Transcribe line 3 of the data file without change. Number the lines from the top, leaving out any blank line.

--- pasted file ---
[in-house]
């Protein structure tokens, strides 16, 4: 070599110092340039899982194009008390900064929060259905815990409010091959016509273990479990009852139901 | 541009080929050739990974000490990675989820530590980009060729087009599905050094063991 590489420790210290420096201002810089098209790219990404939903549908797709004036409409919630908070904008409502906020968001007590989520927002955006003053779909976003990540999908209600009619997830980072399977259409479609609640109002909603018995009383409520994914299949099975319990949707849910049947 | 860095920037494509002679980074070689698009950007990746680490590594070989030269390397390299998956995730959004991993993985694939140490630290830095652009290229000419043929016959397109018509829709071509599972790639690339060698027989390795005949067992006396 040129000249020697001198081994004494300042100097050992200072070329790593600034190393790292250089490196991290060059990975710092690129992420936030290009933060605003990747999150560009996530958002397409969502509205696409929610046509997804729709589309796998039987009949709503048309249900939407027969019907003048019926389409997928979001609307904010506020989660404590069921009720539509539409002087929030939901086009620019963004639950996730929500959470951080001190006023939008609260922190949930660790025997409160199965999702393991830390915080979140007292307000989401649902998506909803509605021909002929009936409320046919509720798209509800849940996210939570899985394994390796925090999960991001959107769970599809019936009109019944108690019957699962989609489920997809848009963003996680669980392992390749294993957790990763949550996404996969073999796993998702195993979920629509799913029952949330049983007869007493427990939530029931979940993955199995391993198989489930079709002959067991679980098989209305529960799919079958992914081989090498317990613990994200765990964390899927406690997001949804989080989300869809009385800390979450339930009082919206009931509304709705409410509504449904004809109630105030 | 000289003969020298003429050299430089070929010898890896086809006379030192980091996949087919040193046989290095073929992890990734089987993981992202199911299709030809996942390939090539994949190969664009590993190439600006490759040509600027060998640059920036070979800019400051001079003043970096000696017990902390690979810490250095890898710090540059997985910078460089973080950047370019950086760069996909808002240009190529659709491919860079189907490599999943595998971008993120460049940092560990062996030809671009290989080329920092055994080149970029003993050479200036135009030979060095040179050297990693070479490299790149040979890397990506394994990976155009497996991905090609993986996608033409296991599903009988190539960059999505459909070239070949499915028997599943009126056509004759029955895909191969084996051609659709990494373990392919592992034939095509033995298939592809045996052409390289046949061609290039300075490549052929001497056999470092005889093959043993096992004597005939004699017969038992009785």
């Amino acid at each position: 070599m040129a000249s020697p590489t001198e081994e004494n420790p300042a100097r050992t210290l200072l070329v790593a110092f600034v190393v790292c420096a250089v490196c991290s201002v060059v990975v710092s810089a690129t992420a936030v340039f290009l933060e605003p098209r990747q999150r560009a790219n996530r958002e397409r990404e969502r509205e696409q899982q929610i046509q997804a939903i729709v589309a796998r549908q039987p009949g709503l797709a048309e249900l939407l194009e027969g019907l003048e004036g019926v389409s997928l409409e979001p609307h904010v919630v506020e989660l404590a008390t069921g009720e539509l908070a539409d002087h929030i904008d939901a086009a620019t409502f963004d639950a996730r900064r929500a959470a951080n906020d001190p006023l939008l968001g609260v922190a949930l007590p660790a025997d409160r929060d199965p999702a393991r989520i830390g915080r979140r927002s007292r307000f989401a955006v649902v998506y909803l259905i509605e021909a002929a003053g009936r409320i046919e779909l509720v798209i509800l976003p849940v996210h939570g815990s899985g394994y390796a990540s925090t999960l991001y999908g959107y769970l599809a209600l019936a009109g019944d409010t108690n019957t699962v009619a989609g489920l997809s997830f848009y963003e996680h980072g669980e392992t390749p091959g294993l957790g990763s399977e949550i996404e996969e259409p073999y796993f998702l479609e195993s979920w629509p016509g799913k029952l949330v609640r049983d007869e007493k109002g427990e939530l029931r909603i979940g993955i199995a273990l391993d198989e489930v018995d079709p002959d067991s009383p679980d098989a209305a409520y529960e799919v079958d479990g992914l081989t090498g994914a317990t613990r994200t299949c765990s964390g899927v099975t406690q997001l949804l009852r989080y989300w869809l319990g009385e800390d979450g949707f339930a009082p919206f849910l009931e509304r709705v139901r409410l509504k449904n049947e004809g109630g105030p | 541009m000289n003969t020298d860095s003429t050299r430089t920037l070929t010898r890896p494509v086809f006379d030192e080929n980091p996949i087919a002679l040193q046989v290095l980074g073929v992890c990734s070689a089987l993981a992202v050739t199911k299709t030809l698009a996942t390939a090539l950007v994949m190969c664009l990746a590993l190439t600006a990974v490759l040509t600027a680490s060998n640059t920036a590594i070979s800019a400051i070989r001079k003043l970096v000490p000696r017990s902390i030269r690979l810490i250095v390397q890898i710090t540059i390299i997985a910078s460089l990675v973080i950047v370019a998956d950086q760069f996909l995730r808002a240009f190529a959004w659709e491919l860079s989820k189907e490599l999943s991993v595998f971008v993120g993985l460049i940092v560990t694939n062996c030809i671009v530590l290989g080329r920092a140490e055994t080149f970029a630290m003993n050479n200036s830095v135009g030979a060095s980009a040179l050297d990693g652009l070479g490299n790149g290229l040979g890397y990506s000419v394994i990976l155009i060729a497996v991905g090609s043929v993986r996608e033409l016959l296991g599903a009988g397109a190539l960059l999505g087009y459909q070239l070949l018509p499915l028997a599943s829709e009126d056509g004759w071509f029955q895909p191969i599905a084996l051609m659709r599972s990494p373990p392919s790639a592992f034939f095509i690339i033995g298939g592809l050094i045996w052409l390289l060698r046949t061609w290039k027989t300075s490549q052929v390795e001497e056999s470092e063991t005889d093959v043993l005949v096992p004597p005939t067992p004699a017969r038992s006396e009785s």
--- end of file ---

């Amino acid at each position: 070599m040129a000249s020697p590489t001198e081994e004494n420790p300042a100097r050992t210290l200072l070329v790593a110092f600034v190393v790292c420096a250089v490196c991290s201002v060059v990975v710092s810089a690129t992420a936030v340039f290009l933060e605003p098209r990747q999150r560009a790219n996530r958002e397409r990404e969502r509205e696409q899982q929610i046509q997804a939903i729709v589309a796998r549908q039987p009949g709503l797709a048309e249900l939407l194009e027969g019907l003048e004036g019926v389409s997928l409409e979001p609307h904010v919630v506020e989660l404590a008390t069921g009720e539509l908070a539409d002087h929030i904008d939901a086009a620019t409502f963004d639950a996730r900064r929500a959470a951080n906020d001190p006023l939008l968001g609260v922190a949930l007590p660790a025997d409160r929060d199965p999702a393991r989520i830390g915080r979140r927002s007292r307000f989401a955006v649902v998506y909803l259905i509605e021909a002929a003053g009936r409320i046919e779909l509720v798209i509800l976003p849940v996210h939570g815990s899985g394994y390796a990540s925090t999960l991001y999908g959107y769970l599809a209600l019936a009109g019944d409010t108690n019957t699962v009619a989609g489920l997809s997830f848009y963003e996680h980072g669980e392992t390749p091959g294993l957790g990763s399977e949550i996404e996969e259409p073999y796993f998702l479609e195993s979920w629509p016509g799913k029952l949330v609640r049983d007869e007493k109002g427990e939530l029931r909603i979940g993955i199995a273990l391993d198989e489930v018995d079709p002959d067991s009383p679980d098989a209305a409520y529960e799919v079958d479990g992914l081989t090498g994914a317990t613990r994200t299949c765990s964390g899927v099975t406690q997001l949804l009852r989080y989300w869809l319990g009385e800390d979450g949707f339930a009082p919206f849910l009931e509304r709705v139901r409410l509504k449904n049947e004809g109630g105030p | 541009m000289n003969t020298d860095s003429t050299r430089t920037l070929t010898r890896p494509v086809f006379d030192e080929n980091p996949i087919a002679l040193q046989v290095l980074g073929v992890c990734s070689a089987l993981a992202v050739t199911k299709t030809l698009a996942t390939a090539l950007v994949m190969c664009l990746a590993l190439t600006a990974v490759l040509t600027a680490s060998n640059t920036a590594i070979s800019a400051i070989r001079k003043l970096v000490p000696r017990s902390i030269r690979l810490i250095v390397q890898i710090t540059i390299i997985a910078s460089l990675v973080i950047v370019a998956d950086q760069f996909l995730r808002a240009f190529a959004w659709e491919l860079s989820k189907e490599l999943s991993v595998f971008v993120g993985l460049i940092v560990t694939n062996c030809i671009v530590l290989g080329r920092a140490e055994t080149f970029a630290m003993n050479n200036s830095v135009g030979a060095s980009a040179l050297d990693g652009l070479g490299n790149g290229l040979g890397y990506s000419v394994i990976l155009i060729a497996v991905g090609s043929v993986r996608e033409l016959l296991g599903a009988g397109a190539l960059l999505g087009y459909q070239l070949l018509p499915l028997a599943s829709e009126d056509g004759w071509f029955q895909p191969i599905a084996l051609m659709r599972s990494p373990p392919s790639a592992f034939f095509i690339i033995g298939g592809l050094i045996w052409l390289l060698r046949t061609w290039k027989t300075s490549q052929v390795e001497e056999s470092e063991t005889d093959v043993l005949v096992p004597p005939t067992p004699a017969r038992s006396e009785s």